Limiting U.S. carbon dioxide emissions would save thousands of people from premature death thanks to related benefits stemming from reductions in other air pollutants, according to a new study published today in the journal Nature Climate Change. The study found that putting the United States on a “clean energy” path could prevent up to 175,000 premature deaths.
Renewable energy tax credits extended last year would give a dramatic boost to clean energy generation through the early 2020s and make a “sizable” dent in decreasing greenhouse gas emissions, according to a new report from the Energy Department’s National Renewable Energy Laboratory. While many prior studies have examined the general effects of solar and wind tax credits, few have examined the specific impact of the December 2015 extension, according to NREL’s Trieu Mai, co-author of the study. The researchers examined how two different natural gas price scenarios would affect renewable deployment and concluded the tax credits make a difference in both cases, at least through the early part of the next decade.
Eighteen states challenging the legality of U.S. EPA’s Clean Power Plan have halted planning discussions following the Supreme Court decision to stay the regulation, according to a review by E&E staff. Of the 47 states affected by the rule, nine are weighing whether to stop preparing or perhaps slow down now that they may have an extra year and a half to work out plans. The other 20 states — mostly supporters of the climate action — will press on with discussions about how to meet the carbon emissions limits for power plants, even though EPA can no longer legally require them to do so.
President Obama yesterday told governors of fossil fuel-heavy states that they should prepare for the nation’s energy mix to transition away from fossil fuels. Regardless of the next administration, Obama said that the trend lines would move away from carbon-heavy energy sources. He also cautioned states not to rely on carbon-capture technologies because they are still expensive.
An early bellwether of the legislative outlook will be if the Senate returns this week to a broad energy bill that was sidelined earlier this month in a partisan dispute over attaching federal aid for the water crisis in Flint, Mich. Thus far, there is no sign of a deal on Flint, with Democrats seeking a far broader response than Republicans. A compromise on Flint would signal that not all bipartisan efforts have been sidetracked by the court fight. “I don’t think that energy legislation would be singled out for retribution in any way, but it could just be the case that everything that is discretionary gets submerged in the tsunami” of a court fight, Dorgan said.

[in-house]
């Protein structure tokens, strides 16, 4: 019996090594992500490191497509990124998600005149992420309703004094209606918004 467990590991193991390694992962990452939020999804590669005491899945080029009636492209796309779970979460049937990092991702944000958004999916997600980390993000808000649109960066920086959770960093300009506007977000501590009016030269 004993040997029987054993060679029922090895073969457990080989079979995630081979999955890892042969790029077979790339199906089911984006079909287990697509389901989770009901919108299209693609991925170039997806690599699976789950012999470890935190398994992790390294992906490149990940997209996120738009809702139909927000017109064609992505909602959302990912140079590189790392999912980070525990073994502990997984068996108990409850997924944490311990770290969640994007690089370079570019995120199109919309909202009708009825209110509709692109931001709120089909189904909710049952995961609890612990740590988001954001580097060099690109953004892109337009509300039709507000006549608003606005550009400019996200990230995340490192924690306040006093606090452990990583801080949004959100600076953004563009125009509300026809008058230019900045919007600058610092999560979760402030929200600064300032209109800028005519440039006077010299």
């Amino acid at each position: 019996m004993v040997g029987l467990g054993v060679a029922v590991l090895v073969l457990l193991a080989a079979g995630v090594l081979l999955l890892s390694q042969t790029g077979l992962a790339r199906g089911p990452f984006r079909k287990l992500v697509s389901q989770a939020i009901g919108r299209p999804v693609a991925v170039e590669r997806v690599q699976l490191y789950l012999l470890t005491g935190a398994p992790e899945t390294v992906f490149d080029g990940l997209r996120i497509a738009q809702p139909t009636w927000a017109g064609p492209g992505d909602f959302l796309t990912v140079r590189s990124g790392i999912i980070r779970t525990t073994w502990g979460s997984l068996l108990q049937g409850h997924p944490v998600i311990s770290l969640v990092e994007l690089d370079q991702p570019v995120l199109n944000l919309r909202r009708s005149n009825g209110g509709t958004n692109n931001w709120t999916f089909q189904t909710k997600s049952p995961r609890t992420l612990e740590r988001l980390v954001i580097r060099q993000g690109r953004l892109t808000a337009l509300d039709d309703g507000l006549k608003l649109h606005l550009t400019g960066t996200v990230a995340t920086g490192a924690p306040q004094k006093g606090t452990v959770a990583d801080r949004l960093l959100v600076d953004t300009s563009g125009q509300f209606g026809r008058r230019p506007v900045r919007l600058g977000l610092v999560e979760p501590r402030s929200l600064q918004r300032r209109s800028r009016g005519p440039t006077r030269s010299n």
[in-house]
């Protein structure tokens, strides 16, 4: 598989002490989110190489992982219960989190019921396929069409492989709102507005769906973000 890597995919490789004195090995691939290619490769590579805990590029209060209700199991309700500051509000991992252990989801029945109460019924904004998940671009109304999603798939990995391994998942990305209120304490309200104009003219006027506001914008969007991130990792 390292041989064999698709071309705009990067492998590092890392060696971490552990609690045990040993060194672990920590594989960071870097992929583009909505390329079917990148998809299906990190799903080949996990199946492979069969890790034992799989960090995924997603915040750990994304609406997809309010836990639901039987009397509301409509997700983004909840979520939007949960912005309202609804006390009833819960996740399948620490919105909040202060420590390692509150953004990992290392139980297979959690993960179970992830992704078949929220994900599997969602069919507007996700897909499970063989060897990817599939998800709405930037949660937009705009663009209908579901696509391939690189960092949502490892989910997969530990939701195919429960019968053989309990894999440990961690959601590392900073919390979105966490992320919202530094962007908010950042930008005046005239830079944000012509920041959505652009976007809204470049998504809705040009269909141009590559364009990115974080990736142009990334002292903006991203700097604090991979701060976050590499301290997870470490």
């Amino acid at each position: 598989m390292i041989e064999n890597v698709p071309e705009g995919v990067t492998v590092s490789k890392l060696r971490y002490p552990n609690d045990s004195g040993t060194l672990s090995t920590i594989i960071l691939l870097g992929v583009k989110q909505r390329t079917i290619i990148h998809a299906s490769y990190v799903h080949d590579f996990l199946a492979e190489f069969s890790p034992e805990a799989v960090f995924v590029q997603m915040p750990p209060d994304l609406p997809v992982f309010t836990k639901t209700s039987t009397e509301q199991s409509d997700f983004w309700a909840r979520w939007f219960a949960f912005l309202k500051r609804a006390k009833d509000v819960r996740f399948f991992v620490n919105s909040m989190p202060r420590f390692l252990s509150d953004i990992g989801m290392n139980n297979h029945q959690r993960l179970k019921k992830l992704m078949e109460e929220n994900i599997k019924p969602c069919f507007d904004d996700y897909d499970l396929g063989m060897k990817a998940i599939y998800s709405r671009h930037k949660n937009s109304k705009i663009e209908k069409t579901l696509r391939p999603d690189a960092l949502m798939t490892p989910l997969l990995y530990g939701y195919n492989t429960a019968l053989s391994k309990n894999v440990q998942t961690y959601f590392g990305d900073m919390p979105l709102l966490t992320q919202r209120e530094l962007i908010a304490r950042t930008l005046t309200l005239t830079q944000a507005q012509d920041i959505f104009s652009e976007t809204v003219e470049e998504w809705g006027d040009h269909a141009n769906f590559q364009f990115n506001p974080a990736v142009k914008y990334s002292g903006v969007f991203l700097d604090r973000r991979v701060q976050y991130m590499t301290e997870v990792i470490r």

The owner of the wind farm, the British electricity company SSE, has been betting big on turbines as well as other renewables for years, with multibillion-dollar investments that have made the utility the country’s leading provider of clean power. In theory, last year’s United Nations climate accord in Paris should have been a global validation of the company’s business strategy. But instead of doubling down, the utility is rethinking its energy mix, reconsidering plans for large wind farms and even restarting a mothballed power plant that runs on fossil fuel.
The candidates will find a Latino population in Nevada that’s substantially more concerned about the impacts of global warming than the average voter. About 54 percent of Hispanics say that climate change is extremely or very important to them personally, compared to 37 percent of non-Hispanic whites, according to a national poll conducted last year by The New York Times and Stanford University.
In December, San Diego became the latest (and largest) city in the United States to pledge to move entirely to renewable energy; in January, New York governor Andrew Cuomo launched a $5 billion clean energy fund; and this spring, lawmakers in Oregon are expected to vote on a measure banning the use of coal power. Increasingly, U.S. states and cities are choosing to go out ahead of the Feds on climate action. But according to research published last month in the journal Nature Climate Change, building a sustainable green-energy future might still require Congress’ help.
“Administrative law is not for sissies,” he told the Duke audience. Scalia went on to tout the so-called Chevron doctrine, holding that if Congress has been silent or ambiguous about how to tackle an issue, the courts should defer to an agency’s reasonable interpretation of the law.
When Supreme Court justices ruled to freeze the Obama administration’s climate rule earlier this month, many viewed it as a sign that it would ultimately be rejected by the high court (Greenwire, Feb. 9). But with the possibility now that the court could split 4-4 on the case — upholding a lower court’s opinion — all eyes are on what’s happening in the U.S. Court of Appeals for the District of Columbia Circuit.